It is one object of the present invention, therefore, to provide an improved equalizer cavity apparatus.
It is another object of the invention to provide an improved equalizer cavity apparatus with independent amplitude control.
It is a further object of the apparatus wherein the independent amplitude control provides a minimum interaction with the delay response.
It is yet another object of the apparatus wherein a microwave energy absorber is utilized to provide the amplitude control.
It is another object of the apparatus wherein the location of an absorber primarily determines the amount of amplitude control.
These and other advantages, objects and features of the invention will become more apparent after considering the following description taken in conjunction with the illustrative embodiment in the accompanying drawings.
FIG. 1 is a cross sectional view of the equalizer cavity apparatus according to the present invention, and,
FIG. 2 is a graphical representation of performance characteristics which comprise group delay, insertion loss change, and frequency change, all versus the amount of penetration of the absorber.
Referring now to FIG. 1, there is shown an equalizer cavity apparatus which is a rectangular waveguide 10, an equalizer cavity 12, and a circular waveguide 14. The rectangular waveguide 10 is a conventional rectangular waveguide component that has an equalizer cavity 12 mounted on the top surface thereof. The equalizer cavity 12 may be attached to the rectangular waveguide 10 by any suitable conventional means. The equalizer cavity 12 contains an opening 12a in its lower wall which allows a predetermined amount of electromagnetic radiation that is present in the rectangular waveguide 10 to enter the equalizer cavity 12. The equalizer cavity 12 is a variable unloaded Q equalizer stage. The adjustment of the unloaded Q (QO) has essentially no effect on the resonant frequency or external Q (Qu) of the equalizer stage so that amplitude control may be achieved independent of group delay.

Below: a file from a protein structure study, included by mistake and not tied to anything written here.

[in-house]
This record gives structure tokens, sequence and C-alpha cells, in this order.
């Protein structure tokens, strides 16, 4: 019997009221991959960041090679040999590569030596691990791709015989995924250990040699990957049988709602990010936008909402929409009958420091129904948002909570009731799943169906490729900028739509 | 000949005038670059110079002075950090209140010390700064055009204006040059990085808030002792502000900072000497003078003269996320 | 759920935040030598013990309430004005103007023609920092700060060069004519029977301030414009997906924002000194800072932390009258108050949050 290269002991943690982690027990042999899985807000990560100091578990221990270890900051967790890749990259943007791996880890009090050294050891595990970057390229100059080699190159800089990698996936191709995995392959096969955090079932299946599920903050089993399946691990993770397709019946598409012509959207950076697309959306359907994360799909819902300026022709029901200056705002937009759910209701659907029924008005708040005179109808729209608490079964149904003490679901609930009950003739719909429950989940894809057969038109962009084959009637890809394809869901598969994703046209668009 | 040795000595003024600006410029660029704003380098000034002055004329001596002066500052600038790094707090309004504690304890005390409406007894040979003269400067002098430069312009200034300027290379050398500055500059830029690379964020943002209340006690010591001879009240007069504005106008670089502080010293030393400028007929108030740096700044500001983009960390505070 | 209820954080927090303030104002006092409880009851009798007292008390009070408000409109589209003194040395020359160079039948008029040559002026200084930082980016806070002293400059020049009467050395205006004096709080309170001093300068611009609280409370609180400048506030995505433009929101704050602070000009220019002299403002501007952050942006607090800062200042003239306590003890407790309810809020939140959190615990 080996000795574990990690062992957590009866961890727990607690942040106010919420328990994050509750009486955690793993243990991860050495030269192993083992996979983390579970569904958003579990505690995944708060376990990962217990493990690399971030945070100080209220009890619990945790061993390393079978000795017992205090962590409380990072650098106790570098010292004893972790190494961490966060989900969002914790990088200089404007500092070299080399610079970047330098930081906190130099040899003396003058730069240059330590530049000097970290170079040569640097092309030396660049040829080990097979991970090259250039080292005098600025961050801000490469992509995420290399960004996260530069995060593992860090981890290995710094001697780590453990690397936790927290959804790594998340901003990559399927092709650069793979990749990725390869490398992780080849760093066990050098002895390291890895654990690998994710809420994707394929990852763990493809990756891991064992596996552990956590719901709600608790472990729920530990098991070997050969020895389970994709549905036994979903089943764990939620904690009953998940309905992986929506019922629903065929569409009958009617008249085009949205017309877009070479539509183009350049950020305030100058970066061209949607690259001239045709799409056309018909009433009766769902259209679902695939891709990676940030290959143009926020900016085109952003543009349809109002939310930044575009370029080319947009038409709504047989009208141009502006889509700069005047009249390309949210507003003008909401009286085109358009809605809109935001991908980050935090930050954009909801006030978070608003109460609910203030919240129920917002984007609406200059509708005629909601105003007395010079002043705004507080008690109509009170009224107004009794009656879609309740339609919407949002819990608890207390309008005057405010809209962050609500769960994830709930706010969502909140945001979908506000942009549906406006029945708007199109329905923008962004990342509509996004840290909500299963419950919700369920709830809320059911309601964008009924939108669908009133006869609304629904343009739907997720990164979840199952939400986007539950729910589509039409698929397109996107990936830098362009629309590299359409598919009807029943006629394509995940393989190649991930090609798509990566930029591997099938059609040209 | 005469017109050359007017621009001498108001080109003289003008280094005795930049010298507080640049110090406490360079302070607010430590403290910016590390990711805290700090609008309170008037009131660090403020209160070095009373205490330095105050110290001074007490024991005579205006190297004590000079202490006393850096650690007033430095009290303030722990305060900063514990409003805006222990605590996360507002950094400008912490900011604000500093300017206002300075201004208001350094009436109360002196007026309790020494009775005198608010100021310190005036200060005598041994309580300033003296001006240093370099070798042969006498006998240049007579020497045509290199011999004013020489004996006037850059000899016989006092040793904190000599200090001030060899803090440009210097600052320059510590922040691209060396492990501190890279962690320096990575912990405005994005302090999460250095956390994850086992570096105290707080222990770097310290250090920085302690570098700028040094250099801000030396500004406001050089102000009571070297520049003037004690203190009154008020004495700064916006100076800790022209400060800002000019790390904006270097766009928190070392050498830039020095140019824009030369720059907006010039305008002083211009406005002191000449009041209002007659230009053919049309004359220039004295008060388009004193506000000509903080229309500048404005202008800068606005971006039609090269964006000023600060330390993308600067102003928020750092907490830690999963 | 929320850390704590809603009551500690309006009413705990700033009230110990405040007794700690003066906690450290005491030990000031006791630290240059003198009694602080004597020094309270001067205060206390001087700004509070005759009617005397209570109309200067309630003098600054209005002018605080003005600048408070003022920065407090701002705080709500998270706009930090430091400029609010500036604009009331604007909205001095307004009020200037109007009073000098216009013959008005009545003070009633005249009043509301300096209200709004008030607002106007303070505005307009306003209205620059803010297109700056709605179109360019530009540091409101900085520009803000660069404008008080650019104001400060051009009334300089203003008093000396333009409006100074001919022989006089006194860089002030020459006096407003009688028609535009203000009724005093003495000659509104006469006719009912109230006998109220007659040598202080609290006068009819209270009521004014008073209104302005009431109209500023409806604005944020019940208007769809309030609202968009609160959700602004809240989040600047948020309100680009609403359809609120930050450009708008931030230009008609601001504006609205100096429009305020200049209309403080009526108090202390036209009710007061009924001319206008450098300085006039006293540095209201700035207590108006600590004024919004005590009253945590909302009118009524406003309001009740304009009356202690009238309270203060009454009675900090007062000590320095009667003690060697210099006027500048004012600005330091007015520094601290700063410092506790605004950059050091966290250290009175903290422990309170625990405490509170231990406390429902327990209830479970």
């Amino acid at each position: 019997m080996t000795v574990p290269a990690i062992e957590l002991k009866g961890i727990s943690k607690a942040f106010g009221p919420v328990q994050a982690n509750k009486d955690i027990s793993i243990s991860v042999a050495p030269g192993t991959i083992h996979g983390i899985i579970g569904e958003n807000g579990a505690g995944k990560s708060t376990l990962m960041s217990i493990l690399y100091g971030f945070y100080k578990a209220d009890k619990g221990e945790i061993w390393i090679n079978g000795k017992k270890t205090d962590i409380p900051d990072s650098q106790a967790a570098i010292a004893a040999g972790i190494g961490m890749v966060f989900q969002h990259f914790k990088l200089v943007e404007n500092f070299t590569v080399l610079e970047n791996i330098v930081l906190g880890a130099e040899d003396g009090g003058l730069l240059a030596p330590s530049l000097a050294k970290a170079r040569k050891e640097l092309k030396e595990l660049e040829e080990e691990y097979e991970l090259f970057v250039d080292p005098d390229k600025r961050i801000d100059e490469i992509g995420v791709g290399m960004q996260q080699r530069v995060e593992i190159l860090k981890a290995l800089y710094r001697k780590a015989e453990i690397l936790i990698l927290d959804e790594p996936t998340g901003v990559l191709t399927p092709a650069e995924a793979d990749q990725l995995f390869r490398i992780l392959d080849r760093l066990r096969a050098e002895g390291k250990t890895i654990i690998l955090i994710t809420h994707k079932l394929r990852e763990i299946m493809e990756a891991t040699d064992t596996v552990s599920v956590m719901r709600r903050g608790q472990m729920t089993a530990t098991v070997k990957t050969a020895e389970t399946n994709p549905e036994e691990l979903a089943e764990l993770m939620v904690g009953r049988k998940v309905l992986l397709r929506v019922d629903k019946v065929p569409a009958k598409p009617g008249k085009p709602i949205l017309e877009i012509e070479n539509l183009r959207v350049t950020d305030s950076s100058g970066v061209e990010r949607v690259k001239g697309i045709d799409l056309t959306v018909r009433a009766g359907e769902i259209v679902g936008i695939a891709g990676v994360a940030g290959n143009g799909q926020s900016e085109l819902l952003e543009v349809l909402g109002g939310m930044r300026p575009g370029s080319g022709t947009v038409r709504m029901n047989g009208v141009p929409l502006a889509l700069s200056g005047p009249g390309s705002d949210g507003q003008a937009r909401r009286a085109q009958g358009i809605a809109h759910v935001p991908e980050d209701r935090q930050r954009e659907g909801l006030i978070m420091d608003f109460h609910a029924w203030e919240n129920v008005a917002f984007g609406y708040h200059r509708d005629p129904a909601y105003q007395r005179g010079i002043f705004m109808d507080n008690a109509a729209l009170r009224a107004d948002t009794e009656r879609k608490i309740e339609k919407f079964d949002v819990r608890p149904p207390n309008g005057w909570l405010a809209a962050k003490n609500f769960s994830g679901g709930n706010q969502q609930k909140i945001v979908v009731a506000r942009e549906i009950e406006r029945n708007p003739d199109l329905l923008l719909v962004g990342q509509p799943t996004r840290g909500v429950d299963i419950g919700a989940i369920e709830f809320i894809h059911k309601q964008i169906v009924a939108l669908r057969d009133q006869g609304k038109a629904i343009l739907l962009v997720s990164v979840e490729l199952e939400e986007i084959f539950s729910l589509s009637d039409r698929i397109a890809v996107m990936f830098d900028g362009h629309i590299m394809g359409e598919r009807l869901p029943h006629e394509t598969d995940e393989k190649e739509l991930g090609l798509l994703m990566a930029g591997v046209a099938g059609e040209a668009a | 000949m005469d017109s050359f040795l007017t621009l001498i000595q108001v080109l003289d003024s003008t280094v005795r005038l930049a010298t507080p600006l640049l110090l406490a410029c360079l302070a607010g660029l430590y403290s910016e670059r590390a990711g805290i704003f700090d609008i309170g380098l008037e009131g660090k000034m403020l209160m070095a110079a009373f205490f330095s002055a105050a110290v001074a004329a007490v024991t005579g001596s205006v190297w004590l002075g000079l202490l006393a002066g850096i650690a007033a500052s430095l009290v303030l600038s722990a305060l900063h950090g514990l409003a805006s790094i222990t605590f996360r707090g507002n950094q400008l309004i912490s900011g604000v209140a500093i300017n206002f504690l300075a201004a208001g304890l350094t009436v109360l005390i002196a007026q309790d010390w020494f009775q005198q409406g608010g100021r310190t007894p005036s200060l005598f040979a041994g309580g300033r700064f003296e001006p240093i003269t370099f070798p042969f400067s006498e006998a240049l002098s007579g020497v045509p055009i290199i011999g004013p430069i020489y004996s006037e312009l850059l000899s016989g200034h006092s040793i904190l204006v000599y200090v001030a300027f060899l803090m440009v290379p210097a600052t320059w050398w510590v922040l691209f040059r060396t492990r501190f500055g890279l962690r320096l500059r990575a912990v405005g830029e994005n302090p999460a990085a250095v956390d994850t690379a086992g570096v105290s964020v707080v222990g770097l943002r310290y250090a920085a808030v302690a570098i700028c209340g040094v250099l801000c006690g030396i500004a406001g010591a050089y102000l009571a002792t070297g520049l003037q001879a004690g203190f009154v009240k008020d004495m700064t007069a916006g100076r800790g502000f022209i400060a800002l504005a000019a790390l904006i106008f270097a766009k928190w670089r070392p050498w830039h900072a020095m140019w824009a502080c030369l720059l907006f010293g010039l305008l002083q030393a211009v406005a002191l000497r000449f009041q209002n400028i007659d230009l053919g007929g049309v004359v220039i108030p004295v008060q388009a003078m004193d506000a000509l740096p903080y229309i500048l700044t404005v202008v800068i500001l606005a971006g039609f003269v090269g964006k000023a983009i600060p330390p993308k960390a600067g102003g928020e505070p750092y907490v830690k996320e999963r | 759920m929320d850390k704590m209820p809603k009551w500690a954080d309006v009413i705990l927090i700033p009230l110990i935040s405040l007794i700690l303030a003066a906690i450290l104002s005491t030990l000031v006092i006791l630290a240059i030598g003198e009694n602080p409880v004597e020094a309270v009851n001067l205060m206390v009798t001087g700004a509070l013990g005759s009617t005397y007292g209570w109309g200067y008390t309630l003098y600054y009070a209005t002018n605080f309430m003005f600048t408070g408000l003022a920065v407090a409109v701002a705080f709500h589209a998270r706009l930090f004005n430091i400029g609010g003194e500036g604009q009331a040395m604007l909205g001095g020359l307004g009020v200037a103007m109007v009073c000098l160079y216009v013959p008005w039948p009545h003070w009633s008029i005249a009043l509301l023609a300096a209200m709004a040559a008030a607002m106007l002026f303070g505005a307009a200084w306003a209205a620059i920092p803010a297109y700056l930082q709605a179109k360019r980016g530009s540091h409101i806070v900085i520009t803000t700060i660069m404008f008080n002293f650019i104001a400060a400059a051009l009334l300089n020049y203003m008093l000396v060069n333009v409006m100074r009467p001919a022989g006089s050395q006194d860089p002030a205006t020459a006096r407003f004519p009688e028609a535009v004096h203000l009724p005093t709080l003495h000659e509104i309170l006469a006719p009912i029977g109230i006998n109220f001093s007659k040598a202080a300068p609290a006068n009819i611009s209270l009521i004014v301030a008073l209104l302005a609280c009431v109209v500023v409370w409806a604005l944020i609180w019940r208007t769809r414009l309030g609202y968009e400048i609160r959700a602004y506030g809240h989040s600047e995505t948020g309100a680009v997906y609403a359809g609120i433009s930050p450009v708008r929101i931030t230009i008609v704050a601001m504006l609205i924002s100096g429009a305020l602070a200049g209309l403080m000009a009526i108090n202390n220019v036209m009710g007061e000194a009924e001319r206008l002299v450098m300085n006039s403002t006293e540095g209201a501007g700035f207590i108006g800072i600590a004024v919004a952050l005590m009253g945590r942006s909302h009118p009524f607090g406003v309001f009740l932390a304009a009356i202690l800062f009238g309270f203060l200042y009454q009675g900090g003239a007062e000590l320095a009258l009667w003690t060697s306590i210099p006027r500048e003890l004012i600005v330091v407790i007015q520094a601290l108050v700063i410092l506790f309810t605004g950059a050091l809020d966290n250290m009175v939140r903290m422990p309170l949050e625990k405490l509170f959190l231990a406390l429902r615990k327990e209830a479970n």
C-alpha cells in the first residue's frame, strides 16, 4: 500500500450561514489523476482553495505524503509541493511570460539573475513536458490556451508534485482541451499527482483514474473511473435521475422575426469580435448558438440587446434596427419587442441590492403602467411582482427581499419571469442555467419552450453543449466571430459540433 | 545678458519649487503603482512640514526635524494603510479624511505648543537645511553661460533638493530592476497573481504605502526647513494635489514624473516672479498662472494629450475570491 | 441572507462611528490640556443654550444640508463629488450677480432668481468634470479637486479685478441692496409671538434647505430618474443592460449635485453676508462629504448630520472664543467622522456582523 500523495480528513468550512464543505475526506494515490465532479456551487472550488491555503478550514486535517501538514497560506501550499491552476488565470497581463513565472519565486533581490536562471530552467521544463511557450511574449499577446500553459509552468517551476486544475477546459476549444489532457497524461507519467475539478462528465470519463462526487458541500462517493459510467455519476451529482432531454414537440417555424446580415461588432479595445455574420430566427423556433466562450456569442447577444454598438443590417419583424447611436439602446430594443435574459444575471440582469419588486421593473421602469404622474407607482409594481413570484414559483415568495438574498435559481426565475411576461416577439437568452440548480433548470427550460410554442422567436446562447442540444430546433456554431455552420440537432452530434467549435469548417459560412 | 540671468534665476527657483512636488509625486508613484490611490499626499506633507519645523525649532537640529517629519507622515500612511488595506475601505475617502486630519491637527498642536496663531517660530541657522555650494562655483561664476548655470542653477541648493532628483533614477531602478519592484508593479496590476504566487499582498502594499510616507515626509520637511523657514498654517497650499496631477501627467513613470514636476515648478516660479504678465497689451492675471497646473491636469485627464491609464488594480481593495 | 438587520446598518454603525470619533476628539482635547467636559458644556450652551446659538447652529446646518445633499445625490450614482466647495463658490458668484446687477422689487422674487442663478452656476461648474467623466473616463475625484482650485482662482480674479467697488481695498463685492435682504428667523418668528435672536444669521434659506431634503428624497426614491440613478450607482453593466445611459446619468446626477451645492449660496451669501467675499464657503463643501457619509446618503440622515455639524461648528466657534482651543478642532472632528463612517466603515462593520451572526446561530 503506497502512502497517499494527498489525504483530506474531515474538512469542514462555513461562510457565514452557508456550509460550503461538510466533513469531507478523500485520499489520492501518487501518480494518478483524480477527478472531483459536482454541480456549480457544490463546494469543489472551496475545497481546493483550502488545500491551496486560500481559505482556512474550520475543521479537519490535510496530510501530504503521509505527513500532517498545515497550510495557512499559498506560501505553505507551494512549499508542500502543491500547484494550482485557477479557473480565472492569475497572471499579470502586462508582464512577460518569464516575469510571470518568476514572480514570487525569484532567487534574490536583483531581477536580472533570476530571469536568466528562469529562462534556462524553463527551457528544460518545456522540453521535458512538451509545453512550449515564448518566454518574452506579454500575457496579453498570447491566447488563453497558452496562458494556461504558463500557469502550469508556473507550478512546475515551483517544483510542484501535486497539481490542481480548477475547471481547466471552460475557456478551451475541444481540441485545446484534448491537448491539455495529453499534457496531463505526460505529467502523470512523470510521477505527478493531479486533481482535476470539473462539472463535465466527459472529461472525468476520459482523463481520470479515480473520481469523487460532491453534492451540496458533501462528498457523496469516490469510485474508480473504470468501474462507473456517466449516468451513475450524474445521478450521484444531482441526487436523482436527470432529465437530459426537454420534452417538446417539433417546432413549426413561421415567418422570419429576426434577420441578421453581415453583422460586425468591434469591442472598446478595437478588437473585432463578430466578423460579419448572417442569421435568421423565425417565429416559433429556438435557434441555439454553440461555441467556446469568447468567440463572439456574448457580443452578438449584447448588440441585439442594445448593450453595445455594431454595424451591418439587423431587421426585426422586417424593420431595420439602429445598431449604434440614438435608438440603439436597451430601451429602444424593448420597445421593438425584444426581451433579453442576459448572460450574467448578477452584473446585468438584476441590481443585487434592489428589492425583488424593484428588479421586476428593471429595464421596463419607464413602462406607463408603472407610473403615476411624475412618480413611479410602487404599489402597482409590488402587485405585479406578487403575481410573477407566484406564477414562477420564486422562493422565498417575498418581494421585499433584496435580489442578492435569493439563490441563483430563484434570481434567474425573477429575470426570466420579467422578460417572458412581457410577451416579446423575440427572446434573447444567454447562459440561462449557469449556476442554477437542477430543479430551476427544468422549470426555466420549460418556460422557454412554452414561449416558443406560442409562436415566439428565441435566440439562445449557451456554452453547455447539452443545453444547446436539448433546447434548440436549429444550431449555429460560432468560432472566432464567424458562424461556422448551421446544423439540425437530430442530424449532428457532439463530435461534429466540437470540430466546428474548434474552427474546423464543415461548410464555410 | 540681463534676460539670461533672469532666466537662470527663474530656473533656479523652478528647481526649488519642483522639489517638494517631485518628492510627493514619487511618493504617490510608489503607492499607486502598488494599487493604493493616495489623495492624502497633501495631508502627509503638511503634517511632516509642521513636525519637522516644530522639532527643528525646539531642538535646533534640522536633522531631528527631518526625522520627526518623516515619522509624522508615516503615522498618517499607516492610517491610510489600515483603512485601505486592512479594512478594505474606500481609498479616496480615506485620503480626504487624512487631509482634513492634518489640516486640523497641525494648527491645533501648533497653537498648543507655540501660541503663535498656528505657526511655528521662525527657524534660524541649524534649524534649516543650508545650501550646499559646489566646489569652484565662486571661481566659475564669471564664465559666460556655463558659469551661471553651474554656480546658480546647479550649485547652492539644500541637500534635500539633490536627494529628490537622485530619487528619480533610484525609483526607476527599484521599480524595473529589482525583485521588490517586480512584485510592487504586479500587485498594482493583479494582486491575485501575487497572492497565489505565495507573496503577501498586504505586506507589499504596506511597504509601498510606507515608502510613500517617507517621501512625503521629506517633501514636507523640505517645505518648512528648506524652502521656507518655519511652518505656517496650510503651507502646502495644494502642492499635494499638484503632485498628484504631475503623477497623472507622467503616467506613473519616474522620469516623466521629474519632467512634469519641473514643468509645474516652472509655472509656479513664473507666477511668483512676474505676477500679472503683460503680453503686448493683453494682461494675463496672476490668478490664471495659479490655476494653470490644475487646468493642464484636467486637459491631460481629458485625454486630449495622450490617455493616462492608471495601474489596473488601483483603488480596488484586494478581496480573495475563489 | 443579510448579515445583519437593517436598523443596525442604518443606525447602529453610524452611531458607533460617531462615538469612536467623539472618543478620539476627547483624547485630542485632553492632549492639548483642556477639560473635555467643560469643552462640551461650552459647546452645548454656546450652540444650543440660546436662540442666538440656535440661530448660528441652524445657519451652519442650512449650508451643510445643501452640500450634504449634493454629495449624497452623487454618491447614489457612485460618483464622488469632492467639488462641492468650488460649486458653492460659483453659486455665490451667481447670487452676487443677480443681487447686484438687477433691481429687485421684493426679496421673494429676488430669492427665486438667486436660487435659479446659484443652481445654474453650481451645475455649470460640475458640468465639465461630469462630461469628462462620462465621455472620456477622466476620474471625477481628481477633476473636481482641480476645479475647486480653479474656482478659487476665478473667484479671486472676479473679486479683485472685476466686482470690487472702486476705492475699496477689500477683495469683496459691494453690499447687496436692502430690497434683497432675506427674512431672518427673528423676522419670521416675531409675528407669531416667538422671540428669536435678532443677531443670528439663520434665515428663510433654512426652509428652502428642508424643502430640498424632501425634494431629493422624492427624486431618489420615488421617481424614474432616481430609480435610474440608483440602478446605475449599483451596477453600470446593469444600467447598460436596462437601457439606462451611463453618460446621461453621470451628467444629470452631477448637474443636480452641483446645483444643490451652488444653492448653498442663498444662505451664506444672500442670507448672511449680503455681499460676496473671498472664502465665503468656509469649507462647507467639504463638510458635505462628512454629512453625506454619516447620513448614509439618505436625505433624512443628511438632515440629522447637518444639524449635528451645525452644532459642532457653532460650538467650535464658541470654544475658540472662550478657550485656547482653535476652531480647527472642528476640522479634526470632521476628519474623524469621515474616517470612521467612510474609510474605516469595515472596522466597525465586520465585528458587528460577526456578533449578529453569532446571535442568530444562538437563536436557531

The device operates in the following manner. A cut-off circular waveguide 14 is mounted by any suitable conventional means to the top of an equalizer cavity 12 which is directionally coupled to a rectangular waveguide. A small aperture 14a is opened between the equalizer cavity 12 and the circular waveguide 14 to allow some of the electromagnetic energy that is stored in the equalizer cavity 12 to enter the circular waveguide 14. Since the circular waveguide 14 is cut off, the strength of the electromagnetic signal in the circular waveguide 14 decays exponentially as the distance increases from the aperture 14a. An adjustable absorber 16 is positioned within the circular waveguide 14 to absorb some of the electromagnetic radiation that enters the circular waveguide 14 from the equalizer cavity 12. The position of the RF absorber 16 may be varied within the circular waveguide 14, by means of the screw-type arrangement 18 as shown or by any suitable conventional means. The RF absorber 16 comprises a dielectric absorber material. The RF absorber 16 is positioned within the circular waveguide 14 to absorb some of the electromagnetic energy and thereby lower the Qu of the equalizer cavity 12. Since the decay of the electromagnetic energy within the circular waveguide 14 is exponential, the amount of electromagnetic energy that is absorbed will depend primarily on the location of the RF absorber 16, and the diameter of the circular waveguide 14 and aperture 14a, rather than on the properties of the absorber 16 which might vary to some degree with time, temperature, and humidity.